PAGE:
Tensions brew on Yemen’s Socotra after UAE deployment
A Saudi delegation is on the strategic Yemeni island of Socotra in a bid to defuse tensions which erupted after the United Arab Emirates deployed troops there, Yemeni state media reported.
The UAE is a key partner in a Saudi-led coalition that has been fighting Huthi rebels since 2015 to restore Yemen's internationally recognised government to power.
A Yemeni government source told AFP the UAE deployed forces in Socotra without informing the government of President Abed Rabbo Mansour Hadi, which controls the island.
Socotra, which has been spared the violence that has ravaged mainland Yemen, sits at the exit of a bustling shipping lane that leads from the Mediterranean Sea to the Indian Ocean.
A site of global importance for biodiversity and sometimes referred to as the "Galapagos of the Indian Ocean", it lies around 350 kilometres (220 miles) off Yemen's southern coast.
The delegation led by Saudi general Ahmed Abderrahman al-Shiri met on Friday with Yemeni Prime Minister Ahmed bin Dagher in the presence of an Emirati official, Saba news agency reported.
It said the delegation was informed by the Yemeni government and Socotra officials "of what has recently happened on the island".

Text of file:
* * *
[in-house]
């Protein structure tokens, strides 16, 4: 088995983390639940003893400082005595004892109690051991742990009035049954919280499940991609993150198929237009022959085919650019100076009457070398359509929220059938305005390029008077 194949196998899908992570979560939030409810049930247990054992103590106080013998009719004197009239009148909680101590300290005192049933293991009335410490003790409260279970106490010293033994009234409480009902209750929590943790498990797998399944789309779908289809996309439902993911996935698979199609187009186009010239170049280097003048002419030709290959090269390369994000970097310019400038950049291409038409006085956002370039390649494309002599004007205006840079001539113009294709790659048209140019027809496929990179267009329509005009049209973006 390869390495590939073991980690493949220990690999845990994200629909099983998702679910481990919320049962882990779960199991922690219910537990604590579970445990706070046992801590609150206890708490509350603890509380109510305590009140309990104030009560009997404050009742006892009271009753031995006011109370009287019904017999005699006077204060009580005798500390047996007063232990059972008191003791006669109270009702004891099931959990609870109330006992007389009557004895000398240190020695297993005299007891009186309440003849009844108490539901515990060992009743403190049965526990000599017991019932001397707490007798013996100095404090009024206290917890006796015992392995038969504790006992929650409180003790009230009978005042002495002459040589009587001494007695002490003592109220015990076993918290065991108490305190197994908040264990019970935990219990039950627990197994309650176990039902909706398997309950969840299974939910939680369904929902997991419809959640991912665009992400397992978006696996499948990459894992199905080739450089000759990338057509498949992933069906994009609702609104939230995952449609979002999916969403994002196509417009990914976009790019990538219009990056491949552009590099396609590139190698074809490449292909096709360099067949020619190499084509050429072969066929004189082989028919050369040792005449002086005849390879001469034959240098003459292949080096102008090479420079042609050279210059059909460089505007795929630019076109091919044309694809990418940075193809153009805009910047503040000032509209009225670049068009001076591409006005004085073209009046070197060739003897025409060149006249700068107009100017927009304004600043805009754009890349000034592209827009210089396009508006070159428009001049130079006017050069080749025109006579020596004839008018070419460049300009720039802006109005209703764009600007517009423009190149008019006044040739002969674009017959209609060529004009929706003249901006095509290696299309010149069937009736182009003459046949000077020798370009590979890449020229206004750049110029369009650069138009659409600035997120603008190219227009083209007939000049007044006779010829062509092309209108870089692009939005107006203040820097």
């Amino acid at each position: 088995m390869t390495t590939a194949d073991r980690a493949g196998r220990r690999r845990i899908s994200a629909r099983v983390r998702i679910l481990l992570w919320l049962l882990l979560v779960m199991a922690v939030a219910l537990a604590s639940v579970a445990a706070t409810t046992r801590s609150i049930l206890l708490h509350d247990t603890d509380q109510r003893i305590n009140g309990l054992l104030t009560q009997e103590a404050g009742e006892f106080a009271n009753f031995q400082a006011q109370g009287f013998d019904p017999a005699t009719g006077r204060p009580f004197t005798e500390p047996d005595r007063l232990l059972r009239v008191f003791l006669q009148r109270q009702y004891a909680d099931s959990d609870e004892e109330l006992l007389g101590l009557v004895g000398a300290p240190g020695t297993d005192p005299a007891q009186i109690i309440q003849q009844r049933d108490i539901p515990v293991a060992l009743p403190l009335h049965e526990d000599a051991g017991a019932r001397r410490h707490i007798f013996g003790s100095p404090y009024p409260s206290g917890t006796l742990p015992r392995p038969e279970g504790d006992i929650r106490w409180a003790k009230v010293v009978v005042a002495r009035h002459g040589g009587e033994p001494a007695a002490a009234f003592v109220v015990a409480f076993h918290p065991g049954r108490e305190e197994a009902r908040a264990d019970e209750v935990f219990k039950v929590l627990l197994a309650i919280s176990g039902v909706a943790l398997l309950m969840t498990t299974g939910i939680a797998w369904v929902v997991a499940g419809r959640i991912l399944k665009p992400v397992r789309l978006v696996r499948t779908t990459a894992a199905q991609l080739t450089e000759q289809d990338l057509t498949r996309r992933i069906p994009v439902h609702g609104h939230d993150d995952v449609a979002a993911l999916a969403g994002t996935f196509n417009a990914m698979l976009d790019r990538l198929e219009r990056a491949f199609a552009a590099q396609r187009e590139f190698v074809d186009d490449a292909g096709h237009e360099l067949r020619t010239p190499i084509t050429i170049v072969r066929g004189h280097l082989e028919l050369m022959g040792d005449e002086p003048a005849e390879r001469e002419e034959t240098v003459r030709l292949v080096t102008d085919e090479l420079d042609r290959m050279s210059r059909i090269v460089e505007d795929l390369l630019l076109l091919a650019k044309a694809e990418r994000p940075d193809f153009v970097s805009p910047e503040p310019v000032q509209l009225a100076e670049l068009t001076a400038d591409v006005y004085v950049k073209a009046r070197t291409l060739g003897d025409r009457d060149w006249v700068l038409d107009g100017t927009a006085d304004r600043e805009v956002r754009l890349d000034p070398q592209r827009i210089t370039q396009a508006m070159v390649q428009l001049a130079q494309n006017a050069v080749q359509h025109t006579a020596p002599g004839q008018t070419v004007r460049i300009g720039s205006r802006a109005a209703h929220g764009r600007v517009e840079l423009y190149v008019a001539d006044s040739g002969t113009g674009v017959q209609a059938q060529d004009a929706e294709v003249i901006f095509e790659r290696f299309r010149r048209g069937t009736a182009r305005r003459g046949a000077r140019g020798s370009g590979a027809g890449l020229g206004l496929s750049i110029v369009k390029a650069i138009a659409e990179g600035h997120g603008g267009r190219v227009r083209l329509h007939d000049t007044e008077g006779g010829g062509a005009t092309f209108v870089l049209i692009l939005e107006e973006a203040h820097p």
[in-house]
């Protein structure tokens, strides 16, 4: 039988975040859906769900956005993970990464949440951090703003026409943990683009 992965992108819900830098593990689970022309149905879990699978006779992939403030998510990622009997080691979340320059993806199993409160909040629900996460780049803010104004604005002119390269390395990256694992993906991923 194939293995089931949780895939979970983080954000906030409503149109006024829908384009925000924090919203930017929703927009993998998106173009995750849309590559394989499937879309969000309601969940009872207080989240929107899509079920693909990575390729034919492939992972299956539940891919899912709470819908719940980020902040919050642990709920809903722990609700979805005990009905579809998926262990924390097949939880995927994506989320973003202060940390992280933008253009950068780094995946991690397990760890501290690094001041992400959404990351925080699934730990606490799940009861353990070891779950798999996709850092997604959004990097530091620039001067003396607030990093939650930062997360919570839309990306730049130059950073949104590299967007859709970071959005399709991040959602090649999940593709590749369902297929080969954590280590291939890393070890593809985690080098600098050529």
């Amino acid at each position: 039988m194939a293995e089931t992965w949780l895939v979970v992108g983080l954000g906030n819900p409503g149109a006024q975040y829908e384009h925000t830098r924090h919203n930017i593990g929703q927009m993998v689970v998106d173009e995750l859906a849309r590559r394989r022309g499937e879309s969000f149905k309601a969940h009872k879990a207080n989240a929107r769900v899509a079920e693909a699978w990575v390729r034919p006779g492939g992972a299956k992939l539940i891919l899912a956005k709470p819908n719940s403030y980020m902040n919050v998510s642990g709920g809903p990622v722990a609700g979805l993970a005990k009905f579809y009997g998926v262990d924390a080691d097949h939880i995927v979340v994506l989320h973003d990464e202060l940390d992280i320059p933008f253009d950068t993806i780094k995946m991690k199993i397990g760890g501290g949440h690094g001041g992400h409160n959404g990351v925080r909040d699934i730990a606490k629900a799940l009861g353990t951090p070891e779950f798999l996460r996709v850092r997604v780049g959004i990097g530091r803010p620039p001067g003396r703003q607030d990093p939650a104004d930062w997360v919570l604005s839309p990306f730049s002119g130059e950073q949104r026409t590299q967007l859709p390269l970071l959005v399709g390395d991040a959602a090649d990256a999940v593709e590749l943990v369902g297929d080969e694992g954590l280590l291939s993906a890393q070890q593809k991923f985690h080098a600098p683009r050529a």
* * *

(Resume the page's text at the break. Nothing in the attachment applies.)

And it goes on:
Talks also focused on "tensions that have existed in Socotra since the prime minister and his delegation arrived" on the island on Wednesday, Saba said.
The government source said the UAE forces arrived in Socotra as the premier landed in the island for a visit.
That sparked anger among residents who argued that there were no Huthi rebels on the island to justify such a deployment, the source added.
Although the UAE has been a pillar of the Saudi-led coalition fighting the Huthis, it has recently taken its distance from Hadi, analysts have said.
The UAE has worked closely with the Yemeni army and trained southern troops, but also backs separatists who wrenched control of the south from Hadi in January.
Meanwhile the UAE state minister for foreign affairs Anwar Gargash on Friday highlighted in a tweet on Friday the "historic links" between his country and Socotra.
"We have historic and family links with the residents of Socotra and we will back them during Yemen's ordeal which was sparked by the Huthis," he said.
The Yemen war has claimed nearly 10,000 lives since Riyadh and its allies joined the conflict in March 2015, triggering what the United Nations has called the world's worst humanitarian crisis.
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